And then there is the messy situation of various states of the first printing (referring to changes made during the first press run) or variant issues of the first printing (referring to changes made to some copies after the first printing is completed, such as laid-in errata sheets). In these cases, a number line is powerless to assist.

Generally, it's safest to think in terms of number lines being starting points in the process of first edition identification, not definitive designations, though in many cases they can be. Recall that first edition identification is a process of assuming that what you have in hand isn't a first edition until all other alternatives are exhausted.

For a detailed discussion of edition state terminology, see this: http://www.bookthink.com/0003/03beid.htm

Right Justified, Left Justified and Centered

For those curious, the reason number lines vary in format and/or position on the copyright page, sometimes beginning with '1' and right justified, sometimes a '10' and left justified, and sometimes split into two numerically converging lines and centered (and these aren't all the possibilities) has much to do with publisher's preferences. The idea is to make it easy on printers - and forestall errors - in that it's easier to remove something than it is to change or insert something.

This right justified (or flushed) number line, for example ...

1 2 3 4 5 6 7 8 9 10

... becomes ...

2 3 4 5 6 7 8 9 10

... on the second printing simply by removing the '1.' All other numbers retain their original position on the page, and no other changes are required.

Similarly, a centered number line ...

1 3 5 7 9 8 6 4 2 0

... is adjusted from either end, depending.

And there's always somebody (in this case ABC-Clio, no doubt inspired by Random House) who has to make it more difficult:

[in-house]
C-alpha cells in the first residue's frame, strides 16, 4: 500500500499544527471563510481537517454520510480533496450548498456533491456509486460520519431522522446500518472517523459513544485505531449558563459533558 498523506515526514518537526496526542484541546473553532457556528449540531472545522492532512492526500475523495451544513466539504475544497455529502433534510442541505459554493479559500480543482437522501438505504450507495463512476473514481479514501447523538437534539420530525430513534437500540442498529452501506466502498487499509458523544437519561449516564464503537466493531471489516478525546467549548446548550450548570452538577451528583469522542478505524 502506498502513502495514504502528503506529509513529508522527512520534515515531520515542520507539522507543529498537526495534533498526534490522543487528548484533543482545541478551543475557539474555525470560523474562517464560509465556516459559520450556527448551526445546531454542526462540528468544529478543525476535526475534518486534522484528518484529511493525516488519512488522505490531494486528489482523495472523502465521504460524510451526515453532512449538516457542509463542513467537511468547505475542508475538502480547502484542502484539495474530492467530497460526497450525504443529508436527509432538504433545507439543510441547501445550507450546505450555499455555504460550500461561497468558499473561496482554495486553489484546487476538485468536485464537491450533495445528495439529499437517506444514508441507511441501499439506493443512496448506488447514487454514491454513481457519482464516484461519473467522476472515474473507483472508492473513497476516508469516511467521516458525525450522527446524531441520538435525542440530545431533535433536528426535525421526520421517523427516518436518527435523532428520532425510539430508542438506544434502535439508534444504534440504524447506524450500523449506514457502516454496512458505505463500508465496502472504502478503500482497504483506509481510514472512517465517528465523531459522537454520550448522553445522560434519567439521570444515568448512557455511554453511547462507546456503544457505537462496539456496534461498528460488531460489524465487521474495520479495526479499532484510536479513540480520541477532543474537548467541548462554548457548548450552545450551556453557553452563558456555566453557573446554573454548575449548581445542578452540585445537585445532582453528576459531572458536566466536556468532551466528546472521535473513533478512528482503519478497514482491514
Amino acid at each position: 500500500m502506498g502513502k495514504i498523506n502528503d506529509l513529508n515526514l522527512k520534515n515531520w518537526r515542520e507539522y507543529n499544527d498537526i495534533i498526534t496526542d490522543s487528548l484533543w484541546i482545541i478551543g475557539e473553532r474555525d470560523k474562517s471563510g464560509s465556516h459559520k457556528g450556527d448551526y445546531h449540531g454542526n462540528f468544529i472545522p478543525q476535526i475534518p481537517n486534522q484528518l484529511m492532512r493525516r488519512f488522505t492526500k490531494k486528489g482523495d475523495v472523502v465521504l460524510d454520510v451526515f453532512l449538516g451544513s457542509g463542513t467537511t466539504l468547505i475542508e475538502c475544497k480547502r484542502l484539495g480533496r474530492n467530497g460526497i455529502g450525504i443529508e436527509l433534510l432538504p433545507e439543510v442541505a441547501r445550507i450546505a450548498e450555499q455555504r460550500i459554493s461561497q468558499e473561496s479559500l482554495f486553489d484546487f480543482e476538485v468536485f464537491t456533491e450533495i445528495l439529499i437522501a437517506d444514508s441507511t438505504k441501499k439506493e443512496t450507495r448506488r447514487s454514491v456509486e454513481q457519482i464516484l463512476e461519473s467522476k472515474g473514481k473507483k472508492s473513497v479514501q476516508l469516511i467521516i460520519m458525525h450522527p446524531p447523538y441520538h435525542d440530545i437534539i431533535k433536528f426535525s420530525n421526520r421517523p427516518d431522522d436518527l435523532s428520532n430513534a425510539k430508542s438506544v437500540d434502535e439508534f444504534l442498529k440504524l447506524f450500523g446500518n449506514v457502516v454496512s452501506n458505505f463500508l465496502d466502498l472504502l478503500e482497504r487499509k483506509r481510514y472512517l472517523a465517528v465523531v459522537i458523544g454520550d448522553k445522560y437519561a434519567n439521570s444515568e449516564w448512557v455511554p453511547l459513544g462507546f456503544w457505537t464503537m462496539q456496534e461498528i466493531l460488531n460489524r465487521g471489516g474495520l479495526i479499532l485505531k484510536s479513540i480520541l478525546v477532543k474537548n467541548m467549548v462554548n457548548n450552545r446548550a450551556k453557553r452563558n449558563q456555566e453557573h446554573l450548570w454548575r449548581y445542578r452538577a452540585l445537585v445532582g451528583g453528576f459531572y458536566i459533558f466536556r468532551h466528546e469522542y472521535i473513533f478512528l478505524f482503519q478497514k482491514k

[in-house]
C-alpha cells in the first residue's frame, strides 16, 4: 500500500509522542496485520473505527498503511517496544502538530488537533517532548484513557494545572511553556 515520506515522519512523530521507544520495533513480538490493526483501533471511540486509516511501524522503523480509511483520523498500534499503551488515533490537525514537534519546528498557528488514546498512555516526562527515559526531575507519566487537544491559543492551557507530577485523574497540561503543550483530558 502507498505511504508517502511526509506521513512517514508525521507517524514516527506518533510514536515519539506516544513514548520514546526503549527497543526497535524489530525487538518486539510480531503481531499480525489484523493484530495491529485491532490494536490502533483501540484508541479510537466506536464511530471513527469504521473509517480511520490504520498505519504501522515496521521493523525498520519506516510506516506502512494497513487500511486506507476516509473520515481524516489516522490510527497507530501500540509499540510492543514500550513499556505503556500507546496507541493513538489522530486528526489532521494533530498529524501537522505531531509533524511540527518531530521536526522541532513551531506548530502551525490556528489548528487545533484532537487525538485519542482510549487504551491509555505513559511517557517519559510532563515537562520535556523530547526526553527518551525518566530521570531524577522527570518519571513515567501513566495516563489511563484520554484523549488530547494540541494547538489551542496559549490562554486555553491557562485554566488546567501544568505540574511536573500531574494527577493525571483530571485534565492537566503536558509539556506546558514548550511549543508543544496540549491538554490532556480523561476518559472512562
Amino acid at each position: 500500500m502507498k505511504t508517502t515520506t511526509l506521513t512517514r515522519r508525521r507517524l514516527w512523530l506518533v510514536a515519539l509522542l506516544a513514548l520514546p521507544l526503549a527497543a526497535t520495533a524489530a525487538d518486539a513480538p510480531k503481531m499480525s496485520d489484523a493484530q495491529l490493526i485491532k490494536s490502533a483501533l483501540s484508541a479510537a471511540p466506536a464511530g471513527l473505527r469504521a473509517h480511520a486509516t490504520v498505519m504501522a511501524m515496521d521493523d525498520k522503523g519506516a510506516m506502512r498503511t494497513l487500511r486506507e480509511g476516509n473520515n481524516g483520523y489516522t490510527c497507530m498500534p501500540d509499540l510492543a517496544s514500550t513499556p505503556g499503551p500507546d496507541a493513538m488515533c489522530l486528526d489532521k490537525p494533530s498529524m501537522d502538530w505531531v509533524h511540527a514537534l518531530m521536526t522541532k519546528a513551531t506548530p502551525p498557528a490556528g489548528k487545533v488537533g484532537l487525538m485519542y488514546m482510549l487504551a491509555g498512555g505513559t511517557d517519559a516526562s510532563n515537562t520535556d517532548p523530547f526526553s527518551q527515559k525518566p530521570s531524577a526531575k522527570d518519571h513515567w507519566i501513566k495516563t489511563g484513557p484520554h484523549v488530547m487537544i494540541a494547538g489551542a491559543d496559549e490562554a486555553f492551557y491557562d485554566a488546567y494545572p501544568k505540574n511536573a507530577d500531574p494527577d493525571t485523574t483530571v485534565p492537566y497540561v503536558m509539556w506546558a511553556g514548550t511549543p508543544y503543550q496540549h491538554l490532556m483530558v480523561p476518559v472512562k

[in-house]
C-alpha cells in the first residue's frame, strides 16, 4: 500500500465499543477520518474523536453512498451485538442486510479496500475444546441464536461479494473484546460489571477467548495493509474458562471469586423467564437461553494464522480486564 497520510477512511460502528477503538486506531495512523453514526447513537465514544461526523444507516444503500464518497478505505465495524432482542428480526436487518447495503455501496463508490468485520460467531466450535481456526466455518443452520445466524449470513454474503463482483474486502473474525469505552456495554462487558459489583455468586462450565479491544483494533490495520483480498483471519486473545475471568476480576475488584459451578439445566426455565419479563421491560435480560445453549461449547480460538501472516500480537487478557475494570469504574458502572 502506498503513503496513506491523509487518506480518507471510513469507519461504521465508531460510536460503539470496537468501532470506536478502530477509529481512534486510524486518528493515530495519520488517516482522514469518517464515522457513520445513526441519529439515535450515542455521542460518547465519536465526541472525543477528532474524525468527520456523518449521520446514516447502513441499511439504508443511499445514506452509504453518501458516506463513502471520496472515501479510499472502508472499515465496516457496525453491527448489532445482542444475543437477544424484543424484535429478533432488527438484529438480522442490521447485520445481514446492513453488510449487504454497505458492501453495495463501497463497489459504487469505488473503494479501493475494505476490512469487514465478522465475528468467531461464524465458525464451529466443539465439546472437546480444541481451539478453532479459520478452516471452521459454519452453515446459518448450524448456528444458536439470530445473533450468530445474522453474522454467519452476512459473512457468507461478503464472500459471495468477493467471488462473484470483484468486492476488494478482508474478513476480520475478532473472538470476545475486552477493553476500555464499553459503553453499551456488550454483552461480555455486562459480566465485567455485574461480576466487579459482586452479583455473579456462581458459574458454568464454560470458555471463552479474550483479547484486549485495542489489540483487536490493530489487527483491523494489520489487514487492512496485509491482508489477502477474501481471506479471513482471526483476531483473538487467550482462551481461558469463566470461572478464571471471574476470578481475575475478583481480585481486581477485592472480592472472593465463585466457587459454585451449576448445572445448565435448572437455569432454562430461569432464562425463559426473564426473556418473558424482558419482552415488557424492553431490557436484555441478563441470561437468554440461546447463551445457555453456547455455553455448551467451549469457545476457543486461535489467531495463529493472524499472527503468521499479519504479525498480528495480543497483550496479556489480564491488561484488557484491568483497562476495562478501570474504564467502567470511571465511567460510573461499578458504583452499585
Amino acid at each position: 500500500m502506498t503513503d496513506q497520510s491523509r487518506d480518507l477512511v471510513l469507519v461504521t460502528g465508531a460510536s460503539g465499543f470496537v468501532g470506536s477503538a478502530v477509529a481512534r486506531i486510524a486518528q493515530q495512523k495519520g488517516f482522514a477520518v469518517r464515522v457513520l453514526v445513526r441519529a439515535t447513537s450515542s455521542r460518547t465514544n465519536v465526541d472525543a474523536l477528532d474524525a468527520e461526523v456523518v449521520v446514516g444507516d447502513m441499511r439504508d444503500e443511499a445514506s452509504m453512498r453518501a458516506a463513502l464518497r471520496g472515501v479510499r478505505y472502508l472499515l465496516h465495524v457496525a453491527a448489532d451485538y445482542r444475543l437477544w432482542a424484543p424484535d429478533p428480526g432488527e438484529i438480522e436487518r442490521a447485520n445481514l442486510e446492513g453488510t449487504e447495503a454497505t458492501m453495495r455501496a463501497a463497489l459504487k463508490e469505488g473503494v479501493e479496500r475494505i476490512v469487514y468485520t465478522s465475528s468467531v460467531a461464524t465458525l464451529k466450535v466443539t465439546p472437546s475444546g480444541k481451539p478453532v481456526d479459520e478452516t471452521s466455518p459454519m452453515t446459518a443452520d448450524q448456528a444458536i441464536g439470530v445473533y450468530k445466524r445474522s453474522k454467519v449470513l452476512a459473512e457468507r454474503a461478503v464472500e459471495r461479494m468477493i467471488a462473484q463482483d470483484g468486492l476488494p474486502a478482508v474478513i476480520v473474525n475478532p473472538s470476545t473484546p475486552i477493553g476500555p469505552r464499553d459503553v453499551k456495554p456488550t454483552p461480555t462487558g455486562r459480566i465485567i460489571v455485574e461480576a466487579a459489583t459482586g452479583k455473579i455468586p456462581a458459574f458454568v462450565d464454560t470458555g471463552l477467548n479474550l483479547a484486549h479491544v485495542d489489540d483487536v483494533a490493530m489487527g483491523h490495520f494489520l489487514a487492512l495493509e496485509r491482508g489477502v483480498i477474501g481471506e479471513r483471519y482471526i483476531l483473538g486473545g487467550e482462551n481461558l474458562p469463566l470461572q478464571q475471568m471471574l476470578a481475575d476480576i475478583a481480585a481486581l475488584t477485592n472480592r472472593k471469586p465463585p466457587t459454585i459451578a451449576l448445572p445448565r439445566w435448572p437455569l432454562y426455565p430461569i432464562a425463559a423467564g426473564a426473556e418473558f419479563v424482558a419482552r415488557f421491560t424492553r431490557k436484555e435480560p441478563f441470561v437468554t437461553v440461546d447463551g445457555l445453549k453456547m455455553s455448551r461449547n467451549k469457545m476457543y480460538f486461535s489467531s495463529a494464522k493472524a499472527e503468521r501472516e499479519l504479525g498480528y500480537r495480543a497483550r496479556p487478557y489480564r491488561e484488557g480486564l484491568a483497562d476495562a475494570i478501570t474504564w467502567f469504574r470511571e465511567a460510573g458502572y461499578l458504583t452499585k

99 98 97 96 95 5 4 3 2 1

Miscellaneous Codes

Booksellers are often puzzled by number lines which contain extraneous symbols, usually in the form of letters. In most cases these letters reference the manufacturer or printer of the book - as opposed to the publisher. 'RDD' appearing anywhere in a number line, for example, is an acronym for R.R. Donnelley & Sons, a venerable Chicago-based printer responsible for the highly collectible Lakeside Press series, which appears on all HarperCollins books from 1994 forward.

The reason for including these codes is purely practical: If a publisher uses more than one printer for a given title, it's a simple task to assign credit for returns to the appropriate manufacturer.

Another possibility: If you see a 'C' or 'P' somewhere, especially if enclosed in parenthesis, these likely refer, respectively, to case bound (hardcover) and perfect bound (softcover) editions. And of course there will be always be letters that defy any immediate explanation. A rule of thumb: Added code letters are usually irrelevant for purposes of determining printing state, though the Children's Press 'R' (reprint) and Random House 'A' examples cited above are notable exceptions.

Sometimes the inserted symbol is itself a number:

12 11 10 9 8 7 6 5 4 3 2 1 1 1 2 3 4 5 6

In this case (Scholastic), the additional '1' at the beginning of the second number line indicates the first printing state only. After the first printing, this number is deleted, along with the '1' next to it:

12 11 10 9 8 7 6 5 4 3 2 1      2 3 4 5 6

If you're getting the impression that publishers and printers could care less about the problems we booksellers face in determining edition state, I've done my job. In almost all cases the system is what it is because it's convenient for them, not us. Even in cases where publishers seem responsive to our needs, they often ultimately aren't - for example, it would have been better if Random House had left well enough alone and not changed its system. Now we have to remember two things!

Questions or comments?
Contact the editor, Craig Stark
editor@bookthink.com